With dazzling blue skies and orange-red pindan soil, Broome is vivid and visually compelling. The laidback town, 2350km from Perth on the shores of the Indian Ocean, has an fascinating pearling history and an intriguing blend of Malay, European, Koepanger, Chinese, Japanese and Aboriginal cultures. It’s the gateway to the Kimberley region and the launching point for cruises along the rugged northern coastline. Here are the best things to do in Broome.
8am – After breakfast, start the day at Gantheaume Point for views of the coastline and Indian Ocean. If you happen to be around during the few days each month when the tide is low, make sure to look for the 130-million-year-old dinosaur footprints.
10.30am – Take a stroll around the Japanese Cemetery. From the mid-19th century until 1914, Broome’s pearling masters supplied 80 per cent of the world’s mother-of-pearl. Around 400 luggers and more than 3500 people, mostly divers from Japan’s Taiji province, fished for mother-of-pearl shells in Broome’s waters. Many died from the bends, cyclones and sharks and are buried in the Japanese Cemetery.
The local bus service circumnavigates Broome at least every hour.
12pm – Beat the heat at Matso’s Broome Brewery with a cold beer (they have fun names like Hit The Toad premium lager or Monsoonal Blonde wheat beer) and a spot for lunch.
The brewery is located in an atmospheric 1910 building that was once the Union Bank of Australia Ltd.
1.30pm – Take a cruise aboard Intombi, Broome’s oldest pearl lugger and learn a bit about Broome’s pearling history. Pearling crews aboard Intombi worked these waters during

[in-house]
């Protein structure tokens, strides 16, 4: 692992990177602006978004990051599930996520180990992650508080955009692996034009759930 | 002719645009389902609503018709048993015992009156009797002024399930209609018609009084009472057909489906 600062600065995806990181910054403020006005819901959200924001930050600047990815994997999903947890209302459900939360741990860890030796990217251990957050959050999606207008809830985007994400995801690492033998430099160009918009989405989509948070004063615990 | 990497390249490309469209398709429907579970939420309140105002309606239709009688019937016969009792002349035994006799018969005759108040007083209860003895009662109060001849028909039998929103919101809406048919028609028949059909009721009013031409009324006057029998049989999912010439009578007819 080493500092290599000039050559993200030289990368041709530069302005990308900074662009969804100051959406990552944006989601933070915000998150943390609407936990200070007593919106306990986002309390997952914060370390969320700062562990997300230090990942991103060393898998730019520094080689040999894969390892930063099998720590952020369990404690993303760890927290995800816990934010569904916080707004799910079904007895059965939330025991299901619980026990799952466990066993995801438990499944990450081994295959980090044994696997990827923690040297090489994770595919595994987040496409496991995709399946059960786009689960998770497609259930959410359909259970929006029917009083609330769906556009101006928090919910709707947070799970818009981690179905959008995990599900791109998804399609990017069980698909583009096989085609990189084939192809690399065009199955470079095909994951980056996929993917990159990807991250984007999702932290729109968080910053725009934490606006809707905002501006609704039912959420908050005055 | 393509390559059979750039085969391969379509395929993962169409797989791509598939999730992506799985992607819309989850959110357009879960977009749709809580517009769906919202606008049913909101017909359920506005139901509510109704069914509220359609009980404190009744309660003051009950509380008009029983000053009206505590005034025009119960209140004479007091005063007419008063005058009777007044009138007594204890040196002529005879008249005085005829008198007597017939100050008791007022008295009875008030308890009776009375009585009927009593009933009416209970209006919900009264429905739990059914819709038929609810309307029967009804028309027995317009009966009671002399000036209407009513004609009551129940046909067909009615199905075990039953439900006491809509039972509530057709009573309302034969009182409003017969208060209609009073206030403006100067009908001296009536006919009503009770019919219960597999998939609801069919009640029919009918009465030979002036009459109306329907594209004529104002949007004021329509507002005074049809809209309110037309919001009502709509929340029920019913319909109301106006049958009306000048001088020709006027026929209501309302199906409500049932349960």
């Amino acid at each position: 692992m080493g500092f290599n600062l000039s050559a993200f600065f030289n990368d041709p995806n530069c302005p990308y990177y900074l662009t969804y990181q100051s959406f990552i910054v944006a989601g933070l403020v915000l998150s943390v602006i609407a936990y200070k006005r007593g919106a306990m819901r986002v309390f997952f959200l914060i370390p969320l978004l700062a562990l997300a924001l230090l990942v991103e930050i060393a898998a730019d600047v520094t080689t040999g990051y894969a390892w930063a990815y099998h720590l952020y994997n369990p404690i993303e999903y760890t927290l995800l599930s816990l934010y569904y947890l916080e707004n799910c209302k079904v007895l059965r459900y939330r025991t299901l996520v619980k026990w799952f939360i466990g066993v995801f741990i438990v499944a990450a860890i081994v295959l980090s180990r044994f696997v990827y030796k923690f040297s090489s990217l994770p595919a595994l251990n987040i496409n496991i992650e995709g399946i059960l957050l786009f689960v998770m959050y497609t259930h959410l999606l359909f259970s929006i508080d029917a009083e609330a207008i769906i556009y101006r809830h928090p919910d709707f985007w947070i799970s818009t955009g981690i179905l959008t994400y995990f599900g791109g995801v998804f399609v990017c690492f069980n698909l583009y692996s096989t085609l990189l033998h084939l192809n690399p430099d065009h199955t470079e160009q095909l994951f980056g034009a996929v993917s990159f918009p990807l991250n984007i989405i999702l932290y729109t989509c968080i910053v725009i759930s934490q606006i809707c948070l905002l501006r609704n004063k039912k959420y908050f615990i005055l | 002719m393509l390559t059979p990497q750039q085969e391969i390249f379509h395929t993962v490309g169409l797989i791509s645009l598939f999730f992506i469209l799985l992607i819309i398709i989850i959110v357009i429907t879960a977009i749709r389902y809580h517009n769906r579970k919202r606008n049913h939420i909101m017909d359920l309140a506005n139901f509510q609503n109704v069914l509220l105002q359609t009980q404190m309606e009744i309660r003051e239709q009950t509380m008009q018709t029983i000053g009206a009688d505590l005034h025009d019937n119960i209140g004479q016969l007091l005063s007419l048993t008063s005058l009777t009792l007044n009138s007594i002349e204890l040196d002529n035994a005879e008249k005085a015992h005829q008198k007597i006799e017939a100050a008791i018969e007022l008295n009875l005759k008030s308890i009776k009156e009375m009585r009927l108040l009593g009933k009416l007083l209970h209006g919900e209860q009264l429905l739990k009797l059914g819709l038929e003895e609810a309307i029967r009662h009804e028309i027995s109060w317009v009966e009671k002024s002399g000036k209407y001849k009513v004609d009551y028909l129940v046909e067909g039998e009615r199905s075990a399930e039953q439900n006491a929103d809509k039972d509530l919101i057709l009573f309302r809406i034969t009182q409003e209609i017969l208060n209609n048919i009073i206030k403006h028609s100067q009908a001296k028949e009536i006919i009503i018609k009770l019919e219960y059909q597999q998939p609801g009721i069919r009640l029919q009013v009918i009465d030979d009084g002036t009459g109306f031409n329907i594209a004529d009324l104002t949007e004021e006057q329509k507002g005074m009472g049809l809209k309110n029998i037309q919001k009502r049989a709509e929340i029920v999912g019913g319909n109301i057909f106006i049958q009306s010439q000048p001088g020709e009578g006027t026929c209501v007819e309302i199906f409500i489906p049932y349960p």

Broome’s pearling heyday.
6.30pm – Dinner at Selene Brasserie in Pinctada Cable Beach Resort & Spa is a Mediterranean-inspired feast. The light, flavoursome and creative menu is designed by Melbourne chef Greg Malouf (of Mo Mo Restaurant in Melbourne). Meals are prepared with fresh high-quality produce to suit the climate. Spiced sautéed Paspaley pearl meat, fresh from
Paspaley’s pearl farm, is available from May to August.
8pm – Sink back into a cushion in a comfortable deckchair and watch a movie at the historic Sun Cinemas, the world’s oldest outdoor cinema. The cinema has been in operation since 1916, during the silent movie era.
8am – After breakfast join the Willie Creek Pearl Farm Tour to the banks of Willie Creek, 38km south of Broome. A tour of the pearl farm is an discovery of how Australian South Sea pearls are cultivated commercially using the Australian silver-lip oyster, Pinctada maxima.
Willie Creek Pearl Farm tours run daily and cost $95 (adult) and $50 (child).
12.30pm – Fuel up in the tropical gardens at the Zoo Café, which was formerly the Pearl Coast Zoo established by Broome visionary Lord Alistair McAlpine.
2pm – The northwest region’s stunning scenery has turned Broome into magnet for artists. This is one town where visiting local galleries – such as the Old Broome Lockup or Gecko Gallery – is likely to yield a treasured purchase. The Old Broome Lockup held prisoners until the 1950s and now exhibits award-winning artists while Gecko Gallery has a range of aboriginal art. Purchasing original art need to break the bank either as you can pick up an original for a few hundred dollars.
3.30pm – Myths and legends swirl around pearls and pearl showrooms are dotted among art galleries and cafes serving wine, coffee and fresh barramundi. Pop into Paspaley jewellery boutique to ogle at the top-of-the-range pearl necklaces, which can fetch as much as $100,000.
5pm – Cable Beach is a 22km stretch of white sand and is one of the world’s best beaches. A camel ride on Cable Beach is a quintessential Broome experience. Camel rides are fun and cost around $70.
7pm – End the day with a Mandarin Mojito at the Sunset Bar & Grill in the Cable Beach Club.
Discover Western Australia
Find out more about Western Australia here: